with the anticipated radical drop in cost of accessing the web (the submarine cables), it may not be out of place to check out if there is a “WEBapp for that !” before checking if there is an “app for that !”

    i have many applications on my mobile. but these usually perform functions that a weblication will probably not be able to handle. things like low-level OS functions

    adopting this strategy would ensure you only install essential applications on your phone. the more applications you have installed on ANY device, the more unstable it is / likely to be. in connection with that, see

    conclusively, while the proponents of the various AppStores will vehemently disagree, populating a store with mobile apps that have corresponding webplicbtions is like spitting in a thunderstorm! serves very well little useful purpose!

    but then, let the MINORITY carry the day. after all, the US presidency is an example….

  2. my take on this is that because those apps are bandwidth-hungry, most users usually stop using them after a few time of usage. This is true for people that have data caps on their internet subscrition plans. Note also that on almost all apps, disabling images and flash are not possible.

  3. Apps also has to do with aesthetics too. Thompsons Reuter, Bloomberg, dictionary apps looks much better than their mobile sites on my blackberry. i think this is especially important for reading stuffs on a small screen.

  4. To start with most of my apps are for stuffs that are not directly associated with the internet e.g Document Editor,pdf,Zip,Rar,Picture&Video editors and players. I rarely use Apps for Social networking sites and for reading news unless I want to receive live updates or live blogging,and recently Goggle Reader has been making my RRS Reader redundant.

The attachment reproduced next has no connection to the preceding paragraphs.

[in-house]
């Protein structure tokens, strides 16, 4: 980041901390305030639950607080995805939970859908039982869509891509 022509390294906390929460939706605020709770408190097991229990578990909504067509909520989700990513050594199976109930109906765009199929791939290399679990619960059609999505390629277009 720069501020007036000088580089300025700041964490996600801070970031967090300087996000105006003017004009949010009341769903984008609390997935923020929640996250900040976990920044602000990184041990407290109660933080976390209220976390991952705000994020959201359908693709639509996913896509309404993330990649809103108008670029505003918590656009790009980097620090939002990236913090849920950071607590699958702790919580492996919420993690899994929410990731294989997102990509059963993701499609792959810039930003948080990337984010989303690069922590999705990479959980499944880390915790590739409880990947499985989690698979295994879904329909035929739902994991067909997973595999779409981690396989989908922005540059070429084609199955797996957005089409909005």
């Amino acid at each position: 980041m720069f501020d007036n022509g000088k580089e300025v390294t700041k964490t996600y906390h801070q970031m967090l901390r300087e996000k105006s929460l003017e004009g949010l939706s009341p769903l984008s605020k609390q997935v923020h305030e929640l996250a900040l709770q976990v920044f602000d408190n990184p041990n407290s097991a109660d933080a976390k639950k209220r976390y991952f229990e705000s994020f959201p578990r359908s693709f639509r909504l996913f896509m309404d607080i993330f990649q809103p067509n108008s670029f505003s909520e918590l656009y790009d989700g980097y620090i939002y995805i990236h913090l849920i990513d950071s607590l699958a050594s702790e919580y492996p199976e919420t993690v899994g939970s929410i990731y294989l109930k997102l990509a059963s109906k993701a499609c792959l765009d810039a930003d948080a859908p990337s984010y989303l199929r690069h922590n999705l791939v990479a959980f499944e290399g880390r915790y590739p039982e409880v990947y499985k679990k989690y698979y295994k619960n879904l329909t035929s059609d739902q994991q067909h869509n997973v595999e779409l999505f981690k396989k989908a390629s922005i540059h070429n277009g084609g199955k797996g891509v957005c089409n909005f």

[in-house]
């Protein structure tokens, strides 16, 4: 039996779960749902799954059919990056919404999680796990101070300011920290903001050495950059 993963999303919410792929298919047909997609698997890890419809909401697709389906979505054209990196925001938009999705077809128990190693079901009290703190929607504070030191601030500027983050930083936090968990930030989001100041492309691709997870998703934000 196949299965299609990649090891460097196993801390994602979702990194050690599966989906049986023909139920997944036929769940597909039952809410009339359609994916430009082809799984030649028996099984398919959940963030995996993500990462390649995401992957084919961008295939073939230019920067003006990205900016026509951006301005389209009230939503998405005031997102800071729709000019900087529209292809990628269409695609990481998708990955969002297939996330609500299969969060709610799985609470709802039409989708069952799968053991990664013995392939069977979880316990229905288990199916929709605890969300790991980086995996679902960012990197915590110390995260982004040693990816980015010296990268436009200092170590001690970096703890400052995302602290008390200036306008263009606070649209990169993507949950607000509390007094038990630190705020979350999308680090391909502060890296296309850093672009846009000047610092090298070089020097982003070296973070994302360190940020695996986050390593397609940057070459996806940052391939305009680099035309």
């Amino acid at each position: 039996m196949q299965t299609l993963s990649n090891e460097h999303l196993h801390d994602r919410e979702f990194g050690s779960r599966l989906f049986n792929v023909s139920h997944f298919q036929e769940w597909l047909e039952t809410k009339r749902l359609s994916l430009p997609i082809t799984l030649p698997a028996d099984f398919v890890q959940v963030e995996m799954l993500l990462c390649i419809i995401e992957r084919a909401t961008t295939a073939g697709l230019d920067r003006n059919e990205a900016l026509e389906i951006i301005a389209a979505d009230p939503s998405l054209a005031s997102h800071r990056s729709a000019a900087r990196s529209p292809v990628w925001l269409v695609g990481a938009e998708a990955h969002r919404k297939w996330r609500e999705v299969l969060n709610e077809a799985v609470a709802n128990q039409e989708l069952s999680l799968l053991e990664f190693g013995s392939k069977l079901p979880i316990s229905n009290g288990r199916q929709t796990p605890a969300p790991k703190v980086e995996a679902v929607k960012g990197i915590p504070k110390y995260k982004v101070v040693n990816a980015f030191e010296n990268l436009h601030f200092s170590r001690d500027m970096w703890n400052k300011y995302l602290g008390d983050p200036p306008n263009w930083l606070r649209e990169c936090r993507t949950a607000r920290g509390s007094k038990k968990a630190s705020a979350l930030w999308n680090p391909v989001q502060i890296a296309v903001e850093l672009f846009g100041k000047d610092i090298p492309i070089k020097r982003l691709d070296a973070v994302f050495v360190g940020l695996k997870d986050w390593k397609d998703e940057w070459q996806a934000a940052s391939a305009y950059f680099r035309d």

For social networking,I like Apps that manufacturers integrate fully into the entire operating system.Because if my phone has an excellent browser why will i want an App for such things again.

    But no matter what, some people just want an App for this and that.

  5. Update to my Comment.

    The main issue I have with social networking Apps that are incorporated with the phones UI is that they zap a lot of Data and you have to be on a good data plan to be able to maintain them.

    Where data is not an issue i love social Apps that integrate fully into the entire UI.

  6. A good reason to use those apps is that they transfer only the important data over the net. In a web page everything has to be transmitted from the page layout to easthetics and the data feed. But using such apps, the layout is already on your phone/system. Only the important data will be transmitted over the net. So theoretically they are suppose to be more bandwidth efficient. Another reason is that the app may provide some caching facility that let’s view past data even when disconnected. In reality we are just seeing a gradual fusion between web based applications, desktop and mobile applications.

    Coincidentally I was thinking about those things recently here and here